One-parent youths ‘face struggle’

Sydney Morning Herald 11 July 2013
Children growing up in single-parent families are among the groups most  likely to face ongoing and entrenched disadvantage, a new report warns.

Almost 9 per cent of children aged under 10  who had lived with a single  parent experienced poverty for between six and 10 years, the Productivity  Commission report, to be released on Thursday, says.

Only 2 per cent of children who had lived in two-parent households over a  decade experienced sustained poverty. ”A child’s earliest years fundamentally  shape their life chances,” the report’s authors write.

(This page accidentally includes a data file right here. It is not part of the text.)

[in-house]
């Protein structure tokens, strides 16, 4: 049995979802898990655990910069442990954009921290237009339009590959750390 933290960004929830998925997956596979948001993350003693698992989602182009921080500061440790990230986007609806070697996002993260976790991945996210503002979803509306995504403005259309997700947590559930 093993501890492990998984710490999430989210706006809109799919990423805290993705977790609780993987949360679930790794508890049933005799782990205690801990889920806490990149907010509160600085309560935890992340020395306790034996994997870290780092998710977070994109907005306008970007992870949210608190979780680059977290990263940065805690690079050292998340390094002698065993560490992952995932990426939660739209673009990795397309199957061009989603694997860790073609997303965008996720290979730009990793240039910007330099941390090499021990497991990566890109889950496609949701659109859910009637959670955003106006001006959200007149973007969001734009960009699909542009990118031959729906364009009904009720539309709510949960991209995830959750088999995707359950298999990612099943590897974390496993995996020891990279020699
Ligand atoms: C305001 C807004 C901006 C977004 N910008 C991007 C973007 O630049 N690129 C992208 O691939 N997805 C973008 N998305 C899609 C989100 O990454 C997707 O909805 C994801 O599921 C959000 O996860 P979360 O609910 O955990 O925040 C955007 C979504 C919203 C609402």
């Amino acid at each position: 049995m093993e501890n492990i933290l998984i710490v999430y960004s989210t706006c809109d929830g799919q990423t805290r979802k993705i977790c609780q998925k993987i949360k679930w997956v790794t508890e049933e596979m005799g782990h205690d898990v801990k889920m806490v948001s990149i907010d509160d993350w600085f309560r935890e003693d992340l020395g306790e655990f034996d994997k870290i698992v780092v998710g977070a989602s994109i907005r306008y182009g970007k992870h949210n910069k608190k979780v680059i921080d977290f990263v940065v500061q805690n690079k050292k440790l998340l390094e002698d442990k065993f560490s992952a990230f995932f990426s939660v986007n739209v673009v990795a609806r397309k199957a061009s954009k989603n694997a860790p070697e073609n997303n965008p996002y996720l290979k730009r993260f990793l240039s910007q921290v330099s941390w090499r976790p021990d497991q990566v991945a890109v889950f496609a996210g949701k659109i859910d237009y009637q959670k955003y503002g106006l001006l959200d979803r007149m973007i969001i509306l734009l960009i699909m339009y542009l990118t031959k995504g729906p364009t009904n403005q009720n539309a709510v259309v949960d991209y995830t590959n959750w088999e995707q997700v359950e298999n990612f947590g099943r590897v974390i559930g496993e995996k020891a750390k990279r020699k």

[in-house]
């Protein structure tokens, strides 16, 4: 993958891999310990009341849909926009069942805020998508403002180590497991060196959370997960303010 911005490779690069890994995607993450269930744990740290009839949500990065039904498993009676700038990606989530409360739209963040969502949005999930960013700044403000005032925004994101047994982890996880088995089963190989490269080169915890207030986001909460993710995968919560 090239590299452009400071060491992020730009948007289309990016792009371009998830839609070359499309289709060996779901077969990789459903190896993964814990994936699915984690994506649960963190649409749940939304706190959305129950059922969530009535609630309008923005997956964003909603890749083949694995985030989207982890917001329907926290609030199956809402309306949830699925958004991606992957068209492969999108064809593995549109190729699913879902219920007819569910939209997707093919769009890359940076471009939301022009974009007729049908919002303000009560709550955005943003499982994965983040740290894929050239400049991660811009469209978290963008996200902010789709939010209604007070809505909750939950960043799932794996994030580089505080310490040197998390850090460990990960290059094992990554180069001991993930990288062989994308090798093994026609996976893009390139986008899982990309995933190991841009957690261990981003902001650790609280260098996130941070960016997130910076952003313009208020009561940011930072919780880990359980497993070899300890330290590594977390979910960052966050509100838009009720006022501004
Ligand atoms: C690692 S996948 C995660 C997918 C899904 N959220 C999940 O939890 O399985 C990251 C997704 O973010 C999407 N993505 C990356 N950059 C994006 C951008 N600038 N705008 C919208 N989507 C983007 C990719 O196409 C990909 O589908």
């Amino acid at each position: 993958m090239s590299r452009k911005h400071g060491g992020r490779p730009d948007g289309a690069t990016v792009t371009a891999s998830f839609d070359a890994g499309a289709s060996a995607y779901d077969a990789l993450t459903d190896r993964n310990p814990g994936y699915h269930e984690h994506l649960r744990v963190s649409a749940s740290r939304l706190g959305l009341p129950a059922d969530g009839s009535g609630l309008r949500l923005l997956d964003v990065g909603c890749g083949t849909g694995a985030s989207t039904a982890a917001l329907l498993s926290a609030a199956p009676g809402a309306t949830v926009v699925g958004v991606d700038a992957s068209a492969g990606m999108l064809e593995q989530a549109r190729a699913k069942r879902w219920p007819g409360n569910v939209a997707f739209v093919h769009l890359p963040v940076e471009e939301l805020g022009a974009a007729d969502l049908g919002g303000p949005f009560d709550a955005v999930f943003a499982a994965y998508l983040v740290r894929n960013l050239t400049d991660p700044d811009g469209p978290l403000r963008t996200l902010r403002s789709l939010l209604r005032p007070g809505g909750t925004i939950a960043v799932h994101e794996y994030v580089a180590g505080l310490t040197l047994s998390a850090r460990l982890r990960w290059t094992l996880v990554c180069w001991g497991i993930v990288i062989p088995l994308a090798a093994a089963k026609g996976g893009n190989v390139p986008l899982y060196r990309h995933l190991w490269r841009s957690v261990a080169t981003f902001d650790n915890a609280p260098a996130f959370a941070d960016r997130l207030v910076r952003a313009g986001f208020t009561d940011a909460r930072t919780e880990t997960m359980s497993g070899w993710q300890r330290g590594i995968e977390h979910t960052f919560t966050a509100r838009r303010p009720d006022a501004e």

”Gaps in capabilities between children from socio-economically disadvantaged  families and their more advantaged peers appear early in life. Starting school  behind the eight-ball can begin a cycle of disadvantage that sets a trajectory  for poorer outcomes later in life.”

The report looked at the experiences of people facing poverty between 2001  and 2010.

Although some who experience disadvantage move out of it relatively quickly,  the report found, others struggle for years.

Those people are most likely to be single parents and their children,  indigenous Australians, and people with low educational qualifications and  persistent health conditions or disabilities.